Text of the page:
At the time of the challenge, the Marshall Public Library did not have an established materials selection policy, which would have laid out guidelines as to what types of items the library should buy. The library board decided to draft such a policy, but also opted to remove the two books from circulation during the development process. After several months, the board ultimately approved a policy, which stated in part that the library would buy materials based on contemporary or social significance, critical acclaim, patron requests or popular demand, and “timeliness and/or significance of subject matter.”Louise Mills, a resident of Marshall, MO, filed a requestwith the Marshall Public Library Board of Trustees to have Blankets removed from the shelves because of the allegedly obscene illustrations. She likened the illustrations to pornography and was concerned that the comic art would attract children who would subsequently see the images she alleged were pornographic. Mills also feared that the library would be frequented by the same people who go to porn shops.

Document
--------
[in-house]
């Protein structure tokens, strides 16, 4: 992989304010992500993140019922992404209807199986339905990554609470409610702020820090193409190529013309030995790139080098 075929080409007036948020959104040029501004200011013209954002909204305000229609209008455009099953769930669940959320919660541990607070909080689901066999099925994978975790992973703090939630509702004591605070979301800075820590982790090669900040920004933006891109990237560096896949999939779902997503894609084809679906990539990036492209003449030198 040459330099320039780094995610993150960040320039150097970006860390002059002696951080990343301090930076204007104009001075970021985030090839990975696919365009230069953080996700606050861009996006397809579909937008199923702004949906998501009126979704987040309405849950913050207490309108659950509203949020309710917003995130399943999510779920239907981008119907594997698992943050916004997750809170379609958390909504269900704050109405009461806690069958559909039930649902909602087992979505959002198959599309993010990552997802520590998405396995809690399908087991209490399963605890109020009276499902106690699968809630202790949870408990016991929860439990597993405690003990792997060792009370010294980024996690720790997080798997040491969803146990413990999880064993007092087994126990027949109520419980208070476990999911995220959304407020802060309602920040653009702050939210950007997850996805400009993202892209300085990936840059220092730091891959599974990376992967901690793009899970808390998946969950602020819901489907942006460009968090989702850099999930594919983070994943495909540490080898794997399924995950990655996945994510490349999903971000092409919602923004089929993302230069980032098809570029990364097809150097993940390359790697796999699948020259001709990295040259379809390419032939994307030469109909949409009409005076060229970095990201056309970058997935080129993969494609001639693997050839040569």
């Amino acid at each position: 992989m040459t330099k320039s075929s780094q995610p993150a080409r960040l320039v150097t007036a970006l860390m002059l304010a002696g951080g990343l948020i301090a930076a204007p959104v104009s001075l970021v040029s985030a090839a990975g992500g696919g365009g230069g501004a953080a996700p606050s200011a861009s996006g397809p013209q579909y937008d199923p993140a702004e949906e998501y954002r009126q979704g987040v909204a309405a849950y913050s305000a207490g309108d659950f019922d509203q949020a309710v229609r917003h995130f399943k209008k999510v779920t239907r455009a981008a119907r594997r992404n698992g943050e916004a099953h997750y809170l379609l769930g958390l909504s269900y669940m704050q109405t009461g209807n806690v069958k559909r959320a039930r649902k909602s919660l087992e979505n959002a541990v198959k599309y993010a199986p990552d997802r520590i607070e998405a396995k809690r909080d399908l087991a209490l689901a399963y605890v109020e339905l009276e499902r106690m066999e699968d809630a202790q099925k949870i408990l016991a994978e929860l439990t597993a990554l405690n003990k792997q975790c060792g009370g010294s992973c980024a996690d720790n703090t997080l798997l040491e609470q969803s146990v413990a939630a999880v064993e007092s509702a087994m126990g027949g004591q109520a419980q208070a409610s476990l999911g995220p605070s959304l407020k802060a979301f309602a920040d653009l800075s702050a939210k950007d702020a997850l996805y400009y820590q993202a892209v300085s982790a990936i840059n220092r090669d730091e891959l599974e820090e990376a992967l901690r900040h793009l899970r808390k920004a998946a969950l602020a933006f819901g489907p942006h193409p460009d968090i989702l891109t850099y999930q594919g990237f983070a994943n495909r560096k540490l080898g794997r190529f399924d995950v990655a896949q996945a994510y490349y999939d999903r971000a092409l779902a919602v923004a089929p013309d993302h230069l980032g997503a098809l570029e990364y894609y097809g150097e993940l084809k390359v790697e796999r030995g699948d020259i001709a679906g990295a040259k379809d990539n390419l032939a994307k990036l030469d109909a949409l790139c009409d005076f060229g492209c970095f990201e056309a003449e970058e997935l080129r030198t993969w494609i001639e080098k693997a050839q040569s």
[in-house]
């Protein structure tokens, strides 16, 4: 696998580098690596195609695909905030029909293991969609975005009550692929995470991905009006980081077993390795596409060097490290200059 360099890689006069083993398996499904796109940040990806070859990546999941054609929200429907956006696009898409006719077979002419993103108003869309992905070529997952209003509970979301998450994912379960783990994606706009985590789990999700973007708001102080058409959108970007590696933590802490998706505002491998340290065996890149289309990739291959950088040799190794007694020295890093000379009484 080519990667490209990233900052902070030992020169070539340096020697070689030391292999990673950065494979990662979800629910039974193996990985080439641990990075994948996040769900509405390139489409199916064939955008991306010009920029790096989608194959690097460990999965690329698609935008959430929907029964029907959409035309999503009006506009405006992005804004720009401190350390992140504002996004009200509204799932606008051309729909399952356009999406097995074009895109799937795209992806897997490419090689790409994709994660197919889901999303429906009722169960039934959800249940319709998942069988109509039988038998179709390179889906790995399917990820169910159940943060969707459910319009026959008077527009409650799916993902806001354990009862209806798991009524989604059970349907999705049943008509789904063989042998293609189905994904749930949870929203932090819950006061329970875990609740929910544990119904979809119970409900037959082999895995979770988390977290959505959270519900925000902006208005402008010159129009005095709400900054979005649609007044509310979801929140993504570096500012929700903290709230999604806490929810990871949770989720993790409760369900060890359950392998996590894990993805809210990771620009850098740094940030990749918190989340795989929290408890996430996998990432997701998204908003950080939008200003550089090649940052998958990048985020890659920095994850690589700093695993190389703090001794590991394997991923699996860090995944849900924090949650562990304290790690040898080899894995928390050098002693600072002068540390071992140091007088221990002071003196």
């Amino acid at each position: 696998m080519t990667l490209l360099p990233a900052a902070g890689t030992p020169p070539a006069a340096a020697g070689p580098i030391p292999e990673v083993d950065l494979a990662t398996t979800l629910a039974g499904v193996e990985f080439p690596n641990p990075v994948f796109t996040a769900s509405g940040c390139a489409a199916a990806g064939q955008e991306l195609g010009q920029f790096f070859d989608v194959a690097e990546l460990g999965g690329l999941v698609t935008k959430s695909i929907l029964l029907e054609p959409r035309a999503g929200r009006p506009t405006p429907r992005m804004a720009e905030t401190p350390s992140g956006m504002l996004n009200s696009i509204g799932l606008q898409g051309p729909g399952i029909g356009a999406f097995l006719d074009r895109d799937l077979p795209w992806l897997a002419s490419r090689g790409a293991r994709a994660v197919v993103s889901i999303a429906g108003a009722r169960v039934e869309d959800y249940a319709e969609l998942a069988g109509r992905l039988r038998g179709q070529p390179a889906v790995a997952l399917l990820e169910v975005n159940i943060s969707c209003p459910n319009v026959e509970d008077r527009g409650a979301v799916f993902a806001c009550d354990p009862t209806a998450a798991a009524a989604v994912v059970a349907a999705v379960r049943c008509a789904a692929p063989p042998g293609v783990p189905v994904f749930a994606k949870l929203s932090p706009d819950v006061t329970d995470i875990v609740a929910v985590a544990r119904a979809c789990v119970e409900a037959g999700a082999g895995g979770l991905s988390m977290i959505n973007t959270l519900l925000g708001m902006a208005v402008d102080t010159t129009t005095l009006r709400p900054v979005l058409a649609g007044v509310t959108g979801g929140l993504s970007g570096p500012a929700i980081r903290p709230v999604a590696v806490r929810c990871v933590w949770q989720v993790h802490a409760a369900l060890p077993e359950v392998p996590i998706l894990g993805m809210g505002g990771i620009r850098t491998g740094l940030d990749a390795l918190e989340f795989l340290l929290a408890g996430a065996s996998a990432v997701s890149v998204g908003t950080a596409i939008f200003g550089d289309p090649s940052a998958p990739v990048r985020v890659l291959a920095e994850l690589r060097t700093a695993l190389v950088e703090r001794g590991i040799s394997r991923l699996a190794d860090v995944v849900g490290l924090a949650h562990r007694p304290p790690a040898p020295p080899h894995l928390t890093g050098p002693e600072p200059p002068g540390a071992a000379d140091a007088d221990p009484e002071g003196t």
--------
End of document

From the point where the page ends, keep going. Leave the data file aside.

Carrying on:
On October 4, 2006, the Marshall Public Library Board of Trustees held a hearing to determine the fate of Blanketsand another challenged graphic novel — Fun Home by Alison Bechdel…Both books also clearly met several of the criteria in the new library policy and were restored to circulationimmediately when the policy was approved, but the ordeal serves as an object lesson on how important it is for libraries to have a materials selection policy in place before a challenge happens. Additionally, the American Library Association recommends that “challenged materials…remain in the collection during the review process.”” (LINK)